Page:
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Clostridium difficile Infections: Diagnosis, Treatment, and Prevention

Slide: 17 of 33

Assays Commonly Used in CDI Diagnostics

Cytotoxicity assay. The cultured cell cytotoxicity assay often has been used as a reference test for evaluating new diagnostic tests for toxigenic C. difficile. Briefly, a diluted and filtered aliquot of a stool sample is mixed with cultured test cells. The test cells are examined for toxin effects (cell rounding) that are not seen in comparator test cells where an excess amount of antitoxin is present. A cytotoxicity assay requires up to 48 hours for the toxin effects to appear. Cytotoxicity testing is not a perfectly accurate gold standard. Methodological differences in the time to process and dilution of stool samples, the age and type of cultured test cells being used for the test, the antitoxins, and the interpretation of results all can cause cytotoxicity assay results to vary.
Culturing C. difficile organisms. Culturing C. difficile by anaerobic incubation of fecal aliquots on selective cycloserine-cefoxitin, fructose agar, or other media can be more sensitive than the cytotoxicity assay for detecting the presence of C. difficile organisms. However, C. difficile culture techniques also are not standardized, are susceptible to methodological variation, and require expertise, equipment, and several days to complete. Cultured C. difficile organisms also have to test positive for disease-causing toxins. Therefore, culture of C. difficile from stool samples followed by a toxin-detection assay is considered the most sensitive method for detecting toxigenic C. difficile; however, the time it takes to complete these tests are not practical for clinical decisionmaking.
Immunoassays for toxins. A variety of faster (within a few hours), less costly commercial immunoassays for C. difficile toxins are available.  Initially, most immunoassays detected only toxin A. More recently it was discovered that a small but increasing number of clinically significant C. difficile strains produced only toxin B. When the performance of a diagnostic test depends on the level of toxins in test specimens and most organisms produce both toxins A and B, immunoassays that detect both toxins might be more sensitive if other critical factors such as dilution of the specimens are equal. Therefore, experts have recommended using immunoassays that can detect both toxins A and B. A highly sensitive and specific immunoassay for these toxins may be used as a second test after the stool culture. Data from the College of American Pathology proficiency testing program for C. difficile toxin detection indicated that 90 percent of labs used an immunoassay for toxins A and B in June 2009. The most commonly used tests were the Immunocard and Premier A & B test kits manufactured by Meridian, the TechLab Tox AB II and Toxin A/B QUIK CHEK kits, and the Remel ProSpecT and Xpect Toxin A/B tests.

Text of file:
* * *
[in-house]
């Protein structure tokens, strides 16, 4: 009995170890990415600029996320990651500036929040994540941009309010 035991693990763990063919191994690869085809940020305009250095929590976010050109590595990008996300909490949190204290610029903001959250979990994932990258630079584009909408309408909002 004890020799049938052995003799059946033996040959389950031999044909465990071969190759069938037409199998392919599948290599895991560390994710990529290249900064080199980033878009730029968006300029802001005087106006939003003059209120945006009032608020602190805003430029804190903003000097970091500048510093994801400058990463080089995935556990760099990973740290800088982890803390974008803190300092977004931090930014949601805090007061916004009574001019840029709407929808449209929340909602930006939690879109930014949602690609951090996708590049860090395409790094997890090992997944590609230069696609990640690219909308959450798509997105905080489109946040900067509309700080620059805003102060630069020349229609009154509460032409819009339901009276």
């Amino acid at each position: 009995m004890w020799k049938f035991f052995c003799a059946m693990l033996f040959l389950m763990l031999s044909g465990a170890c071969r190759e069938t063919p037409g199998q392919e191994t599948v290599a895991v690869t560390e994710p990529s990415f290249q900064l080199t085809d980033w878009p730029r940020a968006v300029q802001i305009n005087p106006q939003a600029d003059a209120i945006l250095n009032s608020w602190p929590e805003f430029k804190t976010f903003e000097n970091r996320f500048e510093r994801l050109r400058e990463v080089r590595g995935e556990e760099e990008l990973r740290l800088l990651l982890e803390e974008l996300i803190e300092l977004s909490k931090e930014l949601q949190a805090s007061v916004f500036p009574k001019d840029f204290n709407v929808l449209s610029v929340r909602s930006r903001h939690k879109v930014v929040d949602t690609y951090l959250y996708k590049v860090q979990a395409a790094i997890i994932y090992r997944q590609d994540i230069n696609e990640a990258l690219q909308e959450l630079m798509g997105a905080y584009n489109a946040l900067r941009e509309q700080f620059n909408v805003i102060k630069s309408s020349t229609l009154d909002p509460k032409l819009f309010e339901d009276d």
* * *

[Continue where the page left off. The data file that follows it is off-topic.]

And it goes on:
Toxin gene detection tests. Three tests of stool specimens for the presence of genes involved in the production of C. difficile toxins have recently become commercially available. These tests use the polymerase chain reaction to amplify targeted gene fragments to detect the presence of a gene or genes involved in the production of toxins, not the actual toxins. The target of the assays can be the genes that produce toxin B and a gene C that negatively regulates the production of toxins A and B. A mutation in gene C has been detected in an increasingly common hypervirulent strain of C. difficile that produces large amounts of toxins A and B. One concern about using the tests based on amplification of toxin gene fragments is that very small, clinically unimportant genetic residue or specimen contamination may be detected. Clinically speaking these would be false positives that would reduce test specificity. Therefore, some experts have recommended using this type of test only when a patient has clinical signs and symptoms suggestive of CDI.